"I support compulsory [Palestinian Arab population] transfer. I do not see in it anything immoral." (Ben-Gurion, 1938)

According to Palestinians, the expulsion idea was there from the beginning but the Zionists decided to be quiet about it.

"When I heard these things. . . I had to ponder the matter long and hard ....[but] I reached the conclusion that this matter [had best] remain [in the Labor Party Program] . . . Were I asked what should be our program, it would not occur to me to tell them transfer . . . because speaking about the matter might harm [us] . . . in world opinion, because it might give the impression that there is no room in the Land of Israel without ousting the Arabs [and] . . . it would alert and antagonize the Arabs . . ." (Ben-Gurion, 1944)

Moshe Sharett, director of the Jewish Agency's Political Department, declared:

"Transfer could be the crowning achievements, the final stage in the development of [our] policy, but certainly not the point of departure. By [speaking publicly and prematurely] we could mobilizing vast forces against the matter and cause it to fail, in advance." (Sharett, 1944)

On December 19, 1947, Ben-Gurion advised the Haganah on rules of engagement with the Palestinian population:

"we adopt the system of aggressive defense ; with every Arab attack we must respond with a decisive blow: the destruction of the place or the expulsion of the residents along with the seizure of the place." (Ben-Gurion, 1947)

Recent studies have showed that 80-90% of the refugees from arabic villages were expelled by the israeli army while the remaining 10-20% fled because of the fightings.

Born of War "the Palestinian refugee problem was born of war, not by design, Jewish or Arab." ("The Birth...", p. 286, Morris)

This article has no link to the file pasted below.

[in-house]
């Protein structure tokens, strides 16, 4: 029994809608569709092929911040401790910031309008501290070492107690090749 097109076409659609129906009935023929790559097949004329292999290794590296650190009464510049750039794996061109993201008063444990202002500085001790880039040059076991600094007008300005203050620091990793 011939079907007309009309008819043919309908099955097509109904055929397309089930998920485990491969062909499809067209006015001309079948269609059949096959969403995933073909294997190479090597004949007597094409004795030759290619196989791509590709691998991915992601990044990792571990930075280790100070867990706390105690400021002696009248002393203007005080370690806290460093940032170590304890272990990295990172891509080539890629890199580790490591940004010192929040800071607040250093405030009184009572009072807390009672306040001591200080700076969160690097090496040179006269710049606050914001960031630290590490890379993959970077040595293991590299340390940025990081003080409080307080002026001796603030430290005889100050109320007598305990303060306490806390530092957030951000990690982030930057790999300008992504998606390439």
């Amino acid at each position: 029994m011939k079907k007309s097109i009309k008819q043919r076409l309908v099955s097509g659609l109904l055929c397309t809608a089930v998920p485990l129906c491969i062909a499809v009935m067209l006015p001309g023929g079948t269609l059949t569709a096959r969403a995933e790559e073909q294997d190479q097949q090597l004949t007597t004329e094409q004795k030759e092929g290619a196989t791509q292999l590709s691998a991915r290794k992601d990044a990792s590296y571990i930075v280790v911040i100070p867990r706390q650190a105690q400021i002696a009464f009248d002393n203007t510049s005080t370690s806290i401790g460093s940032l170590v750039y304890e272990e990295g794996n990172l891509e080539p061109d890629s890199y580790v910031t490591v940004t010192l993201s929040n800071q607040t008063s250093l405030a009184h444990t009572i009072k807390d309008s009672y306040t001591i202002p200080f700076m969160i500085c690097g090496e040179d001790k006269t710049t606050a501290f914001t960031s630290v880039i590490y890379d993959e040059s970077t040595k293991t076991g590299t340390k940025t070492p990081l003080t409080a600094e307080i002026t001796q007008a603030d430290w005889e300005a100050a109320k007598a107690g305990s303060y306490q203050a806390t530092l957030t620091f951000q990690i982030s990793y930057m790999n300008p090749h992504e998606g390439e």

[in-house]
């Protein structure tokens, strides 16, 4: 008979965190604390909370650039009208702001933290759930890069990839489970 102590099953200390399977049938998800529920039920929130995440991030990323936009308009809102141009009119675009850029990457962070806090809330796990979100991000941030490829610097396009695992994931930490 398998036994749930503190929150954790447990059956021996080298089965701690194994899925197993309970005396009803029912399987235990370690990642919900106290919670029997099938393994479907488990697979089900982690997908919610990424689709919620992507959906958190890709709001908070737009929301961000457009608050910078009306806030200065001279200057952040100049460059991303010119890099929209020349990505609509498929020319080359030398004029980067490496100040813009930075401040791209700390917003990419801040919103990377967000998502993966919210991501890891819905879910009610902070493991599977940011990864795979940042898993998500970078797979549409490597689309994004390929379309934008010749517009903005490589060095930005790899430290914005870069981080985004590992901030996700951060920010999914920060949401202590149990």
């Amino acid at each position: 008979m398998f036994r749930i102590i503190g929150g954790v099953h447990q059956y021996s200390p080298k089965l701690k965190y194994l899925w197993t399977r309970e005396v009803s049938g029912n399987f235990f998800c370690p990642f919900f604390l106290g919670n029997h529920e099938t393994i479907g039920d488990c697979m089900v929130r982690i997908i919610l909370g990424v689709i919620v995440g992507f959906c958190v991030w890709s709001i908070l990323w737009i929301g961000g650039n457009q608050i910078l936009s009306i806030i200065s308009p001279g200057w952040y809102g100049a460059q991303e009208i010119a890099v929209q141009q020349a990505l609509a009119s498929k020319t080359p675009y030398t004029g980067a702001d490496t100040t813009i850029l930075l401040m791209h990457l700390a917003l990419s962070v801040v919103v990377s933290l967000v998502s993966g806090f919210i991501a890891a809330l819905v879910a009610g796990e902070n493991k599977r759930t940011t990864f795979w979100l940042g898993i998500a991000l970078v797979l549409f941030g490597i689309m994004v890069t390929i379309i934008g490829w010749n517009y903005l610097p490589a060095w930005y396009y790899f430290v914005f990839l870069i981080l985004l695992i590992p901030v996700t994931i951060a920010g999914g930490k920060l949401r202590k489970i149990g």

Is an often cited quote which offers a third explanation for the refugee problem. The New Historians with Benny Morris in its lead are the main proponents for this view. They argue that, while there was regular expulsions taking place, most Palestinians left for other reasons. Of about 369 Arab localities in Israel within its 1949 borders, 228 left under attack by Jewish troops, 41 were expelled, 90 left in panic as a neighbouring town fell or because of rumours of Jewish atrocities (this was especially true after the Deir Yassin massacre), only six left after Arabs called them to leave and the reason for the remaining 45 is unknown (The Birth of the Palestinian Refugee Problem, Morris). An integillence service report dated 30 June 1948 titled "The emigration of Palestinian Arabs in the period 1/12/1947-1/6/1948" states that 55% of the emigration was caused by "Haganah/IDF", 15% from the underground gangs, 2% to explicit expulsion orders and 1% to their psychological warfare. Furthermore 22% supposedly left to "fear" and a "crisis of confidence". From this report Morris concludes that there was no "campaign aimed at the wholesale expulsion of the native Palestinian population".

Another reason for the flight was the poor condition that the Palestinian society was in. It was deeply divided between rural and urban population, between Christians and Muslims and various elite clans. The Palestinian population consisted most of illiterate peasantry and there was, as opposed to the Yishuv, no national unity among them. For some, exile may have become an attractive option, at least until Palestine calmed down.

After the exodus The vacant villages and land were soon after the war expropriated by Israel. Soon after the cease fire Israel adopted a unique law that allows it to take over land if the owner is vacant for a certain amount of years (it is the only country in the world with such a law). This allowed Israel to settle the millions of immigrants arriving.

The reason why most of the Palestinian people departed from Israel is still relevant today. If they left of their own free will, then Israel claims that they have less just cause to demand to return to their land than if they were driven from it.